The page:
The masses of retired A stars with asteroseismology: Kepler and K2 observations of exoplanet hosts

Research output: Contribution to journalArticle

Authors

  • Thomas S. H. North
  • Samuel K. Grunblatt
  • Daniel Huber
  • James S. Kuszlewicz
  • Benjamin F. Cooke

Colleges, School and Institutes

Abstract

We investigate the masses of ‘retired A stars’ using asteroseismic detections on seven low-luminosity red-giant and sub-giant stars observed by the NASA Kepler and K2 missions. Our aim is to explore whether masses derived from spectroscopy and isochrone fitting may have been systematically overestimated. Our targets have all previously been subject to long-term radial velocity observations to detect orbiting bodies, and satisfy the criteria used by Johnson et al. to select survey stars which may have had A-type (or early F-type) main-sequence progenitors. The sample actually spans a somewhat wider range in mass, from ≈ 1 M⊙ up to ≈ 1.7 M⊙. Whilst for five of the seven stars the reported discovery mass from spectroscopy exceeds the mass estimated using asteroseismology, there is no strong evidence for a significant, systematic bias across the sample. Moreover, comparisons with other masses from the literature show that the absolute scale of any differences is highly sensitive to the chosen reference literature mass, with the scatter between different literature masses significantly larger than reported error bars. We find that any mass difference can be explained through use of different constraints during the recovery process. We also conclude that underestimated uncertainties on the input parameters can significantly bias the recovered stellar masses, which may have contributed to the controversy on the mass scale for retired A stars.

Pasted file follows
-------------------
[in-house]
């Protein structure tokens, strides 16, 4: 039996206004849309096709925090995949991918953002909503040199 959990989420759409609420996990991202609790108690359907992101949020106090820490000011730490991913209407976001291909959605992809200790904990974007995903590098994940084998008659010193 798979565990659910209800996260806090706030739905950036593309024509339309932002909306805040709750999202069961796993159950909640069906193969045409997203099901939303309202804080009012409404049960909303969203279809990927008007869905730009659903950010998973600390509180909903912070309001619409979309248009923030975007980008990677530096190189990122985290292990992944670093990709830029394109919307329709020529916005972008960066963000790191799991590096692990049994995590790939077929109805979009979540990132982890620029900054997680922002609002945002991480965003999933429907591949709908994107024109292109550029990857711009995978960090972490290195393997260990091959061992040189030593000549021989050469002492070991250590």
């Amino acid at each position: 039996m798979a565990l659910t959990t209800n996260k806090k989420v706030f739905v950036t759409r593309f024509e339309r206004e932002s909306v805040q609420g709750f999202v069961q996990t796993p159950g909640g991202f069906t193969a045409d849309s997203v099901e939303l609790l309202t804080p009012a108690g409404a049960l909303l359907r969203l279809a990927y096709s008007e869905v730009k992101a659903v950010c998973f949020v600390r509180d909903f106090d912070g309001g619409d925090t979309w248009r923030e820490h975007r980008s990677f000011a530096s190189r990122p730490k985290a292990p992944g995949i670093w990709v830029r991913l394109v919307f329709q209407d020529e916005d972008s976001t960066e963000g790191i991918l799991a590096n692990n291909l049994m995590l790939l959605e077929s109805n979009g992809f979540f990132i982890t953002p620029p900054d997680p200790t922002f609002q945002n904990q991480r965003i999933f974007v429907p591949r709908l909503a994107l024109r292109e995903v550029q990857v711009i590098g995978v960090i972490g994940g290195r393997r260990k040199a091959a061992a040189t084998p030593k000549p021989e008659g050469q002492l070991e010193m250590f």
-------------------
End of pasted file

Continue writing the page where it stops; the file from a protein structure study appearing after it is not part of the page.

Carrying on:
Details

Original languageEnglish
Pages (from-to)1866-1878
JournalRoyal Astronomical Society. Monthly Notices
Volume472
Issue number2
Early online date4 Aug 2017
Publication statusPublished - 1 Dec 2017

Keywords

  • asteroseismology , techniques: photometric , stars: evolution , stars: fundamental parameters